"Indonesia has already operated a nuclear reactor for decades, and this is evident by the existence of an experimental nuclear power reactor," Larsson noted during a press conference, here on Friday.
Larsson remarked that the experimental GA Siwabessy Multipurpose Reactor is located in Serpong, South Tangerang, Banten.
However, Larsson pointed out that the nuclear power plant, which would take at least 10 years to construct, will then be connected to the Java-Madura-Bali power grid.
"Therefore, the preparations must begin immediately," Larsson affirmed.
From the review, Larsson assessed that Indonesia also has capable human resources. The IRRS Missions 12-day visit to Indonesia has recorded no negative notes regarding nuclear supervision in the country.
IRRS Mission's review was only conducted to offer several suggestions and recommendations regarding the importance of national policies and strategies and coordination between the Nuclear Energy Regulatory Agency (Bapeten) and other institutions.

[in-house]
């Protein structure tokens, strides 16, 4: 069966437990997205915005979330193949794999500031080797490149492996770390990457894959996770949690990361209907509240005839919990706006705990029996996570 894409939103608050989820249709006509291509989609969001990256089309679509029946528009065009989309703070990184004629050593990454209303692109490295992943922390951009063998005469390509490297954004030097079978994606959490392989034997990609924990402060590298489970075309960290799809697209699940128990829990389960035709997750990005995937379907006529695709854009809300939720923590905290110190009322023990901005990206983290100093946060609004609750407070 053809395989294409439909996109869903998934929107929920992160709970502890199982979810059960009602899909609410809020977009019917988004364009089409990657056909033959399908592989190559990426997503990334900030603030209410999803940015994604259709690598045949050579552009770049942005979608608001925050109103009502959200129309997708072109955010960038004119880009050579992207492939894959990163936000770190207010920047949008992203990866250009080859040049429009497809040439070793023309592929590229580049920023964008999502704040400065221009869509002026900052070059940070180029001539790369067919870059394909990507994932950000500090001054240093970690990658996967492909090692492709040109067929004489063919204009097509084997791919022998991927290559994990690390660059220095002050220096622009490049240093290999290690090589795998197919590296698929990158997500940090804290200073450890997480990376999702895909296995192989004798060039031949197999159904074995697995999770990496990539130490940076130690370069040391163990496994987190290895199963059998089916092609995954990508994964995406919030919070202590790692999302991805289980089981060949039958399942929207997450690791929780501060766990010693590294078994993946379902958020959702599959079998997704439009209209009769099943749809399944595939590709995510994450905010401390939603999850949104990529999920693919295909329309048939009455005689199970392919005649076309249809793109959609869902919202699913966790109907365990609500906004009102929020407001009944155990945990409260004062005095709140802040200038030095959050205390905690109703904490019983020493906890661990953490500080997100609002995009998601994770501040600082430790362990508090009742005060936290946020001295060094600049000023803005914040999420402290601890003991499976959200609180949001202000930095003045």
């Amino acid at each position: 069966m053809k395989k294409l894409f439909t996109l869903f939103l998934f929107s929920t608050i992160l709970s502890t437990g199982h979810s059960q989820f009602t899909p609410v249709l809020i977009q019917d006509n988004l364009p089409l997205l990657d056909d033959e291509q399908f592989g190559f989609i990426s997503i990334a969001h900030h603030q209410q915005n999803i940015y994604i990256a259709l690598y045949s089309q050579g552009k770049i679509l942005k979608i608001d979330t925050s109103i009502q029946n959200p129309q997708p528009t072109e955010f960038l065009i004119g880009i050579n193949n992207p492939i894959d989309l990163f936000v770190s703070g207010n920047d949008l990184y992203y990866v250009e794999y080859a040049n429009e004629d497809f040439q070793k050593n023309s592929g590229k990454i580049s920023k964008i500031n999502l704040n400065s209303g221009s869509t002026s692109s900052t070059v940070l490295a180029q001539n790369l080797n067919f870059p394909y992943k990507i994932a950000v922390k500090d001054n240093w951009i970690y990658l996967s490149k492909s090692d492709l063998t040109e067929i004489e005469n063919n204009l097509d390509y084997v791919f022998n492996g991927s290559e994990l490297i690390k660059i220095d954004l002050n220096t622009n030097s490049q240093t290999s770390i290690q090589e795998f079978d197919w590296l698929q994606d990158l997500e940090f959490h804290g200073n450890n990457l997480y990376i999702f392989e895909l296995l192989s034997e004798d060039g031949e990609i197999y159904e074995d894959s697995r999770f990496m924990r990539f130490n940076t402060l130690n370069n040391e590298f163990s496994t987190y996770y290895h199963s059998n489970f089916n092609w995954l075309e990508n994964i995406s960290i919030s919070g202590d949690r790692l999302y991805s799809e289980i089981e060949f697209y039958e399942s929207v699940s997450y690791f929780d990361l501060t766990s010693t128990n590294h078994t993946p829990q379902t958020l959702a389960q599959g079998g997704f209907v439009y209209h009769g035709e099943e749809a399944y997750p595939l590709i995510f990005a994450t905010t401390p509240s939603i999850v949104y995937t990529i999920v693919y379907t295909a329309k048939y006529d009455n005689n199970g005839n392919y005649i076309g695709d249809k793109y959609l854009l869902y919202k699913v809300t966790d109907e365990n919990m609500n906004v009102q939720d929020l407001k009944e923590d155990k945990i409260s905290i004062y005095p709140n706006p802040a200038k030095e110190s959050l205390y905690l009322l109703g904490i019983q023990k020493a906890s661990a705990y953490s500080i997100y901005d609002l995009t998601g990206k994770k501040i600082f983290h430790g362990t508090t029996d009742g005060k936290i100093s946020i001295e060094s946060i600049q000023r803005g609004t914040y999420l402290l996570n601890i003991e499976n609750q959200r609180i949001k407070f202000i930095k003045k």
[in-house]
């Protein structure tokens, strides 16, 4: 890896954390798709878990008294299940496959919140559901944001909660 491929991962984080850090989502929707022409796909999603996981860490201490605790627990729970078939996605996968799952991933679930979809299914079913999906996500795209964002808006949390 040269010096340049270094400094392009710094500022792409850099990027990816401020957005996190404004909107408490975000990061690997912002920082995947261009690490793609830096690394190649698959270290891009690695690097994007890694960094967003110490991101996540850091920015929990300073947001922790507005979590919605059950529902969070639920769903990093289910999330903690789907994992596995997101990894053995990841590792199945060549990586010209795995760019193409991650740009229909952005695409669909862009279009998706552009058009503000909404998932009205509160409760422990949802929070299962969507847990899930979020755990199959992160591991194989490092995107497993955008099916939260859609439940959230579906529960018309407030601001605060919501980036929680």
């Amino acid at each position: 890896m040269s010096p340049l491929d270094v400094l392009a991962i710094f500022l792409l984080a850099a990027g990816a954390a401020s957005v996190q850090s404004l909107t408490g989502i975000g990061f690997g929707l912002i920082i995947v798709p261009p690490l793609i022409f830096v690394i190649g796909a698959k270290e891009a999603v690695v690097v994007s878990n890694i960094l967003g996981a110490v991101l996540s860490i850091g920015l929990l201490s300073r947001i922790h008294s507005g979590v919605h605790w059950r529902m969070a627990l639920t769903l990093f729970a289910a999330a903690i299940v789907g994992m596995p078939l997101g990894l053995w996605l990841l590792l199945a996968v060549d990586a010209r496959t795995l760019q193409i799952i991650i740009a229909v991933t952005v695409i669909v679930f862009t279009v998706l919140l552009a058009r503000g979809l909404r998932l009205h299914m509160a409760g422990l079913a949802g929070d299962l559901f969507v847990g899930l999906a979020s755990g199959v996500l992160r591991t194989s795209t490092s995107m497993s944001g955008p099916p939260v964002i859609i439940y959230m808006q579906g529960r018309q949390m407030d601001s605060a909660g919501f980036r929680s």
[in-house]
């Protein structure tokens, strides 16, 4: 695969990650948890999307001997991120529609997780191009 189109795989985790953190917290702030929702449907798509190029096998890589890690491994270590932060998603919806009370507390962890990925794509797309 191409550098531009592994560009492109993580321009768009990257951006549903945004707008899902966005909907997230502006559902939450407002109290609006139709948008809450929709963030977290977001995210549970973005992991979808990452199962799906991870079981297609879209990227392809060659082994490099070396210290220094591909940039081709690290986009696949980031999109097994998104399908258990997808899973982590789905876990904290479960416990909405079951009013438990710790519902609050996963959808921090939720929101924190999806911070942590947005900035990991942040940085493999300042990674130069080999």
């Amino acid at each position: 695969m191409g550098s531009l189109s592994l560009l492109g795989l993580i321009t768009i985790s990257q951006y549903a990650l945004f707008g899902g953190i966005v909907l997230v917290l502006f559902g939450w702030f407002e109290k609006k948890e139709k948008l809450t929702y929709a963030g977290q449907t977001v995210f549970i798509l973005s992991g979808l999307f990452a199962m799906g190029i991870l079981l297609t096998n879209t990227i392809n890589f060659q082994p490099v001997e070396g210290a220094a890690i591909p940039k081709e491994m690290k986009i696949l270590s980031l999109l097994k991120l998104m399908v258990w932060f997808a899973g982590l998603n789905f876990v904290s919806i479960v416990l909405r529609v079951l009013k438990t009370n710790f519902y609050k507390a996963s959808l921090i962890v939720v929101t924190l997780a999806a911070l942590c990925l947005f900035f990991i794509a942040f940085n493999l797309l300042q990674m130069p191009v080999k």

With regard to the number of rejections to the plan to develop a nuclear power plant, Larsson insisted that this problem could be overcome by maintaining a positive outlook and adhering to a clear political strategy.
"The most important aspect among all is transparency," Larsson emphasized.
Bapeten Chief, Jazi Istiyanto, admitted that it is difficult to start the construction of nuclear power plants if they have to wait for 100 percent public approval.
"The results of the surveys conducted by independent institutions showed that public acceptance for the development of nuclear power plants has reached 72 percent, and I think why do we not just proceed? If we wait for 100 percent approval, our uranium reserves might just run out by that time," Istiyanto added.